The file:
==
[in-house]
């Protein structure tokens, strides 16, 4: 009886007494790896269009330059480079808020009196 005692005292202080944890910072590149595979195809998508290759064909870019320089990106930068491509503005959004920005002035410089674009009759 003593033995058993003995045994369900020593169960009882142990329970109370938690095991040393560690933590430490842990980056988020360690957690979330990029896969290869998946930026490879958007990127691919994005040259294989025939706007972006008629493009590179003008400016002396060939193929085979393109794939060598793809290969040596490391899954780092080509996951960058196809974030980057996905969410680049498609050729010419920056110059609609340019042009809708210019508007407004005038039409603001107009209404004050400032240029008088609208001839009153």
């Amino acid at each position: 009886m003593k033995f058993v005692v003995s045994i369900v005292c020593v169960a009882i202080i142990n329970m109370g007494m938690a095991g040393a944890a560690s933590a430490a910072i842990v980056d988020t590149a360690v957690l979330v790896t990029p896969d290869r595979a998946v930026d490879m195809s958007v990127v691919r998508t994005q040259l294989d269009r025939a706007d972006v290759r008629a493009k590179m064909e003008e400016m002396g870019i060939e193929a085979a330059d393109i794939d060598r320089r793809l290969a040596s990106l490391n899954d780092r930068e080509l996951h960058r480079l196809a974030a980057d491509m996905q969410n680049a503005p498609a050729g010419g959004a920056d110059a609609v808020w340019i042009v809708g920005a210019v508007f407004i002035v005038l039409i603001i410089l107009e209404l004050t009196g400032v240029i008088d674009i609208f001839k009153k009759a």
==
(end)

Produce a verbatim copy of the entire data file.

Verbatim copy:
[in-house]
């Protein structure tokens, strides 16, 4: 009886007494790896269009330059480079808020009196 005692005292202080944890910072590149595979195809998508290759064909870019320089990106930068491509503005959004920005002035410089674009009759 003593033995058993003995045994369900020593169960009882142990329970109370938690095991040393560690933590430490842990980056988020360690957690979330990029896969290869998946930026490879958007990127691919994005040259294989025939706007972006008629493009590179003008400016002396060939193929085979393109794939060598793809290969040596490391899954780092080509996951960058196809974030980057996905969410680049498609050729010419920056110059609609340019042009809708210019508007407004005038039409603001107009209404004050400032240029008088609208001839009153």
């Amino acid at each position: 009886m003593k033995f058993v005692v003995s045994i369900v005292c020593v169960a009882i202080i142990n329970m109370g007494m938690a095991g040393a944890a560690s933590a430490a910072i842990v980056d988020t590149a360690v957690l979330v790896t990029p896969d290869r595979a998946v930026d490879m195809s958007v990127v691919r998508t994005q040259l294989d269009r025939a706007d972006v290759r008629a493009k590179m064909e003008e400016m002396g870019i060939e193929a085979a330059d393109i794939d060598r320089r793809l290969a040596s990106l490391n899954d780092r930068e080509l996951h960058r480079l196809a974030a980057d491509m996905q969410n680049a503005p498609a050729g010419g959004a920056d110059a609609v808020w340019i042009v809708g920005a210019v508007f407004i002035v005038l039409i603001i410089l107009e209404l004050t009196g400032v240029i008088d674009i609208f001839k009153k009759a």